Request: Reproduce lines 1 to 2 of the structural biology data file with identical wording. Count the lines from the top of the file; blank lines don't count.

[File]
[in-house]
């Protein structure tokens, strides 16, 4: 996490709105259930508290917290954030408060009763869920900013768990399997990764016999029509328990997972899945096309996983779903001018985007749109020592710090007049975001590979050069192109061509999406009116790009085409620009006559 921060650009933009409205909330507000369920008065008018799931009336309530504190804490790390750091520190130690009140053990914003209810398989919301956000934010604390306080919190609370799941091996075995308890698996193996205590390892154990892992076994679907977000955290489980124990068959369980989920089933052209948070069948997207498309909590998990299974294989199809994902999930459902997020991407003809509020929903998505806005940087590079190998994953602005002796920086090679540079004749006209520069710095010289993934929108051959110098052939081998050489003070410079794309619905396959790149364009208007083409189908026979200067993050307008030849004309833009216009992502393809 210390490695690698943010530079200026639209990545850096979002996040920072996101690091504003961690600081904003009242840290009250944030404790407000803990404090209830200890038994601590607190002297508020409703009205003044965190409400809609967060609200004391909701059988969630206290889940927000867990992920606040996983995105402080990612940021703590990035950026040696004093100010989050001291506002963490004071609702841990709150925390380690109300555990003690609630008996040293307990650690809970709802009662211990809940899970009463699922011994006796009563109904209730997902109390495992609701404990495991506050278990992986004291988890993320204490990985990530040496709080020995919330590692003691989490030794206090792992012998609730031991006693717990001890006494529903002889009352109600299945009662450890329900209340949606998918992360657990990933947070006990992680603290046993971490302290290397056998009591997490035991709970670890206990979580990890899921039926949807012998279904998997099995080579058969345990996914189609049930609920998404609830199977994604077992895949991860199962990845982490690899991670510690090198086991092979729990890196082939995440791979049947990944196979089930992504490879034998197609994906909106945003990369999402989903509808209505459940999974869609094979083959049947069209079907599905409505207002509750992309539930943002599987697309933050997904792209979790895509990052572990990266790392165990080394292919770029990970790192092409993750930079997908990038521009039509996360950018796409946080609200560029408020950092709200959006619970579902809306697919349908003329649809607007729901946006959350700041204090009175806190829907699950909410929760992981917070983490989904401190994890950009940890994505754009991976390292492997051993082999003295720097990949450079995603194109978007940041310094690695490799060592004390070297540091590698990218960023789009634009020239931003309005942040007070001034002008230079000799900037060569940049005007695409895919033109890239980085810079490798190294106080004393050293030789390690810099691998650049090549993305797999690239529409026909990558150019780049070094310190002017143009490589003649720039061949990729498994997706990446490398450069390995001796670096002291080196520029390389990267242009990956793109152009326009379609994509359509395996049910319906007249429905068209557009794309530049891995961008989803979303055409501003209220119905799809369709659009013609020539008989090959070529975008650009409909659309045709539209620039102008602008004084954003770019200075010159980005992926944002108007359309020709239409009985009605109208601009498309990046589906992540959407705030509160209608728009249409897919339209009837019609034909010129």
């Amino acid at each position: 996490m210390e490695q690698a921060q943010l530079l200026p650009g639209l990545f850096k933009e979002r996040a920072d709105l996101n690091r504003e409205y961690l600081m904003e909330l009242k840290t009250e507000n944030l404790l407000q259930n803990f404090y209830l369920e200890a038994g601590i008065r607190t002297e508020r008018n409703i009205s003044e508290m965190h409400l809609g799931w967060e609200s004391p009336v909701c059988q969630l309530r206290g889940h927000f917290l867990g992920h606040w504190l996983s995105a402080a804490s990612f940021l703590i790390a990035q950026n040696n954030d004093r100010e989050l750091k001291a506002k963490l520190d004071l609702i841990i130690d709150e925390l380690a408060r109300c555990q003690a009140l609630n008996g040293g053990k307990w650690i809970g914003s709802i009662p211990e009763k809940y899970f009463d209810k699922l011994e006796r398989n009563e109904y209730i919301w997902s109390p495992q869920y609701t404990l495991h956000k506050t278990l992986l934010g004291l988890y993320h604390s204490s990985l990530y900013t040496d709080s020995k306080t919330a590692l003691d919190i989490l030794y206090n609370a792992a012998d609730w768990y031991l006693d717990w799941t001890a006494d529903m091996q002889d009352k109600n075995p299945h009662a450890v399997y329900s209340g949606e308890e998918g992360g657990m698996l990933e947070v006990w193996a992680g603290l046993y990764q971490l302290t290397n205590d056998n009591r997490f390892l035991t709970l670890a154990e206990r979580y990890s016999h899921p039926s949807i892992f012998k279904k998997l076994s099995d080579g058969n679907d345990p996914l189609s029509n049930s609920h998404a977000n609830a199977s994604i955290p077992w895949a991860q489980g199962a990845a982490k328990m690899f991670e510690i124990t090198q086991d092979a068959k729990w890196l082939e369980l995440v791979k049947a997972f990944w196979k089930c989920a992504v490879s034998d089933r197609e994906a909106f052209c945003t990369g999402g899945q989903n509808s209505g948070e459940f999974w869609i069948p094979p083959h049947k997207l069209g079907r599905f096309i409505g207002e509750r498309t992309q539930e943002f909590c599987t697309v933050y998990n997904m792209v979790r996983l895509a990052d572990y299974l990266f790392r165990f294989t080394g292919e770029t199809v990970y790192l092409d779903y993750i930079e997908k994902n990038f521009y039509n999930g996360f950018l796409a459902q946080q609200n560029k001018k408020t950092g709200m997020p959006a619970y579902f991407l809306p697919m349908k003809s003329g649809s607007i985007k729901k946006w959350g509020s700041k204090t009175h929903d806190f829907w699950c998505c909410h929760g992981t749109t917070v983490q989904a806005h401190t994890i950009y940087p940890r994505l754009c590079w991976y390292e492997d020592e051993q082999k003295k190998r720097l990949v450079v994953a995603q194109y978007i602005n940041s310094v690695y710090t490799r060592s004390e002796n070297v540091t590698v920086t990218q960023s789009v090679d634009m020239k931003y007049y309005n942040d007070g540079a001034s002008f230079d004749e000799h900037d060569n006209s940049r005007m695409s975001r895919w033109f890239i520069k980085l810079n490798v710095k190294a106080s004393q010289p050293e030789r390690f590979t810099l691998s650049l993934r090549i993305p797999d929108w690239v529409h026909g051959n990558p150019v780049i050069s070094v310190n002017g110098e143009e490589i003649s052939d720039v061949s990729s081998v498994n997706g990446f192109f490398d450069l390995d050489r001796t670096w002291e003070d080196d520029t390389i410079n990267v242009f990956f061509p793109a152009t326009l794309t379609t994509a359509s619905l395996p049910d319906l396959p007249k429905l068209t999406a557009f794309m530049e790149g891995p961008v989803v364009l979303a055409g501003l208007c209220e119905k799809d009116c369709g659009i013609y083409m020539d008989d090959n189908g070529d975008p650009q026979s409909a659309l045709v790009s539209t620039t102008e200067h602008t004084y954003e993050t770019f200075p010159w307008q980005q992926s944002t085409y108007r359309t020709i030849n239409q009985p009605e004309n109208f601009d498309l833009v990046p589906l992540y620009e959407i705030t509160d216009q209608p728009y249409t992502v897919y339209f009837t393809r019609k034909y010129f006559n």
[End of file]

[in-house]
């Protein structure tokens, strides 16, 4: 996490709105259930508290917290954030408060009763869920900013768990399997990764016999029509328990997972899945096309996983779903001018985007749109020592710090007049975001590979050069192109061509999406009116790009085409620009006559 921060650009933009409205909330507000369920008065008018799931009336309530504190804490790390750091520190130690009140053990914003209810398989919301956000934010604390306080919190609370799941091996075995308890698996193996205590390892154990892992076994679907977000955290489980124990068959369980989920089933052209948070069948997207498309909590998990299974294989199809994902999930459902997020991407003809509020929903998505806005940087590079190998994953602005002796920086090679540079004749006209520069710095010289993934929108051959110098052939081998050489003070410079794309619905396959790149364009208007083409189908026979200067993050307008030849004309833009216009992502393809 210390490695690698943010530079200026639209990545850096979002996040920072996101690091504003961690600081904003009242840290009250944030404790407000803990404090209830200890038994601590607190002297508020409703009205003044965190409400809609967060609200004391909701059988969630206290889940927000867990992920606040996983995105402080990612940021703590990035950026040696004093100010989050001291506002963490004071609702841990709150925390380690109300555990003690609630008996040293307990650690809970709802009662211990809940899970009463699922011994006796009563109904209730997902109390495992609701404990495991506050278990992986004291988890993320204490990985990530040496709080020995919330590692003691989490030794206090792992012998609730031991006693717990001890006494529903002889009352109600299945009662450890329900209340949606998918992360657990990933947070006990992680603290046993971490302290290397056998009591997490035991709970670890206990979580990890899921039926949807012998279904998997099995080579058969345990996914189609049930609920998404609830199977994604077992895949991860199962990845982490690899991670510690090198086991092979729990890196082939995440791979049947990944196979089930992504490879034998197609994906909106945003990369999402989903509808209505459940999974869609094979083959049947069209079907599905409505207002509750992309539930943002599987697309933050997904792209979790895509990052572990990266790392165990080394292919770029990970790192092409993750930079997908990038521009039509996360950018796409946080609200560029408020950092709200959006619970579902809306697919349908003329649809607007729901946006959350700041204090009175806190829907699950909410929760992981917070983490989904401190994890950009940890994505754009991976390292492997051993082999003295720097990949450079995603194109978007940041310094690695490799060592004390070297540091590698990218960023789009634009020239931003309005942040007070001034002008230079000799900037060569940049005007695409895919033109890239980085810079490798190294106080004393050293030789390690810099691998650049090549993305797999690239529409026909990558150019780049070094310190002017143009490589003649720039061949990729498994997706990446490398450069390995001796670096002291080196520029390389990267242009990956793109152009326009379609994509359509395996049910319906007249429905068209557009794309530049891995961008989803979303055409501003209220119905799809369709659009013609020539008989090959070529975008650009409909659309045709539209620039102008602008004084954003770019200075010159980005992926944002108007359309020709239409009985009605109208601009498309990046589906992540959407705030509160209608728009249409897919339209009837019609034909010129």